I also dipped into and had on occasion tried alternative/complementary health-promoting or healing methods, whether for my body or my mind. First, after I graduated from Pretoria University, I learned yoga from a self-help book. Later when we lived in Johannesburg, I attended a yoga center in a beautiful, silent garden. I don’t attend classes any more—I can no longer interpret the instructor’s moves quickly enough to go along. Nevertheless, I still use certain asanas at home to perk up my digestive system or help me cope with back pain. Second, during the 1980s when I was in my early thirties, I learned transcendental meditation from South Africans who had themselves received TM teacher training from Maharishi Mahesh Yogi in India. I still practice meditation today, though I now seldom sit in the prescribed posture or use my mantra, but rather let my thoughts go peaceful as I walk by the river or sit at home focusing on a phrase that is meaningful to me. Third, when my primary-school aged daughter Marissa became very ill with asthma, we experimented with homeopathy. To our disappointment, her attacks continued. After they had landed her in hospital, we resolved that she would continue on traditional Western medications. And so she did, until her asthma virtually disappeared during her thirties. Lastly, I tried acupuncture for a cough that was then thought to have been triggered by my asthma. Unfortunately I did not experience relief through this method.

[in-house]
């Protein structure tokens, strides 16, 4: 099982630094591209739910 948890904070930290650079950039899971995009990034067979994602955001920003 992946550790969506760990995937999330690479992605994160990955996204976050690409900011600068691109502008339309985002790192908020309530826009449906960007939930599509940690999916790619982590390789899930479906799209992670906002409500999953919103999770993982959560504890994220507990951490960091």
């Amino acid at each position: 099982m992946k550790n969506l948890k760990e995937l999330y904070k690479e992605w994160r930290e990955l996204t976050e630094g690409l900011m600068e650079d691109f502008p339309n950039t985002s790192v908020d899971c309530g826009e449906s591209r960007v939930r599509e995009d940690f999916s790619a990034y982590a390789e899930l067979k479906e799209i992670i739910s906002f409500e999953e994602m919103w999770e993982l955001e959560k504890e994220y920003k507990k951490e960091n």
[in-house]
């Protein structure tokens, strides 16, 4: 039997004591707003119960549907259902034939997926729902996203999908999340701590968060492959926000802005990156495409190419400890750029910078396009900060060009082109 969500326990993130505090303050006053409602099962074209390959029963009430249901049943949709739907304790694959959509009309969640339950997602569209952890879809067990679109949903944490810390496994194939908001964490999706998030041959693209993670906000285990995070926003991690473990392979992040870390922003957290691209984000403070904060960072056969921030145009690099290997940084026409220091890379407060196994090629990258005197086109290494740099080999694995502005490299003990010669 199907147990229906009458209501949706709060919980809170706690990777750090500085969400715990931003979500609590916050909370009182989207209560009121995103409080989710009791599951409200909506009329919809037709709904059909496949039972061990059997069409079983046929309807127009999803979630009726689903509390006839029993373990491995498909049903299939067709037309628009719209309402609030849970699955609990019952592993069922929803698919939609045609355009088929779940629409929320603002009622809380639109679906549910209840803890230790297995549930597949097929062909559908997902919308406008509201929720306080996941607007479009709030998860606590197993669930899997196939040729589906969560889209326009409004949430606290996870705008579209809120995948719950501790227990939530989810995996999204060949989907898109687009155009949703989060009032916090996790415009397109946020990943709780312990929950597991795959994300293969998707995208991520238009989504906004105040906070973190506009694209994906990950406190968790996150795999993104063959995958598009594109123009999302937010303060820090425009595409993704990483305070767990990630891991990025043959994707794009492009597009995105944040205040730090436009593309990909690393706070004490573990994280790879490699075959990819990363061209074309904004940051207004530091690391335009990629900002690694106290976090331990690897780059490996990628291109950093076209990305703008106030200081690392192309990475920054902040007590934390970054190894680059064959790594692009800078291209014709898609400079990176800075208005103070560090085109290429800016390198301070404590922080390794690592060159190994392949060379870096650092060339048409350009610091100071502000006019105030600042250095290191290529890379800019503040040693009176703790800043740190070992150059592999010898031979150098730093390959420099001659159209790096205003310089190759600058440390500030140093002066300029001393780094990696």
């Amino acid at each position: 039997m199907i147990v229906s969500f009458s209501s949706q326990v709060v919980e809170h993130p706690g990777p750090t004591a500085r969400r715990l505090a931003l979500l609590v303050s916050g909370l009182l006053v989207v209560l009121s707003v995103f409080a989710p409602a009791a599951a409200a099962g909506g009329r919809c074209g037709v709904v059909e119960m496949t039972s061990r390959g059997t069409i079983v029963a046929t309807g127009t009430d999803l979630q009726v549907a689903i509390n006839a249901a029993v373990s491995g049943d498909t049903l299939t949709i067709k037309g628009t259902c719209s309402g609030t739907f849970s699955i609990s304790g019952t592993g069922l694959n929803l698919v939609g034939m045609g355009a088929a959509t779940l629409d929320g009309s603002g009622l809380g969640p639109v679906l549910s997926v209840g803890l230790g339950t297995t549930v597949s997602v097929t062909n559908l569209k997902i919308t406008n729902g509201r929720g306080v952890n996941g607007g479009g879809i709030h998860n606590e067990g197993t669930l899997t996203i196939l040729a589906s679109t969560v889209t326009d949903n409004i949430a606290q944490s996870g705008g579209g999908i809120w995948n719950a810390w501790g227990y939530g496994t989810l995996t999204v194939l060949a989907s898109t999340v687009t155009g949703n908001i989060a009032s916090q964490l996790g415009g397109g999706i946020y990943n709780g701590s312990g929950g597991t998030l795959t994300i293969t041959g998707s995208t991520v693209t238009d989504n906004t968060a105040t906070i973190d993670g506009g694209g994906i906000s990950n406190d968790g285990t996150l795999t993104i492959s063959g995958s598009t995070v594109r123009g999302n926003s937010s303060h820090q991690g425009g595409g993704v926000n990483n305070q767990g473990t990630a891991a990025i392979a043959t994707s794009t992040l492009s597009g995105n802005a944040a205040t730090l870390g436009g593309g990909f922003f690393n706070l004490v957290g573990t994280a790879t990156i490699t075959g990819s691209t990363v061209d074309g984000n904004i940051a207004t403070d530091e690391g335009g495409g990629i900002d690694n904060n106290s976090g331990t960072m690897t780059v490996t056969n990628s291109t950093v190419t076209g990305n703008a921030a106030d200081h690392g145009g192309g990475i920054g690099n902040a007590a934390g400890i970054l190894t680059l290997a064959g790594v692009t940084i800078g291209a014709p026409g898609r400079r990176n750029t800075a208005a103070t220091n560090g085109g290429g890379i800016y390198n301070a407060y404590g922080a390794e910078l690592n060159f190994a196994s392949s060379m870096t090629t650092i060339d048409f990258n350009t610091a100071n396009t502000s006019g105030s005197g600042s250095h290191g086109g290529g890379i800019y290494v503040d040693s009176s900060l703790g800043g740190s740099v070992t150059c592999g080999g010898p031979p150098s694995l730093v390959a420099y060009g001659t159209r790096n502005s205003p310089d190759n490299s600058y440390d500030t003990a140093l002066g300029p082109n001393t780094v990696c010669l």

Maharishi Mahesh Yogi near Huntsville, Ontario, Canada. 1978
Despite my general distrust of modes of knowing for which no science-based evidence can be found, I also really do not want to be a knowledge snob! I have always loved and known people who have completely different world views than I do. Besides, especially in these times of our horrible national rift between groups with different understandings of the world, I feel that it is very important to mingle with and learn from people who think differently than I do. In addition, it’s an important part of my self-image to at least appear open-minded 🙂 Accordingly, I arranged a zoom discussion with Michael to hear more about the conference.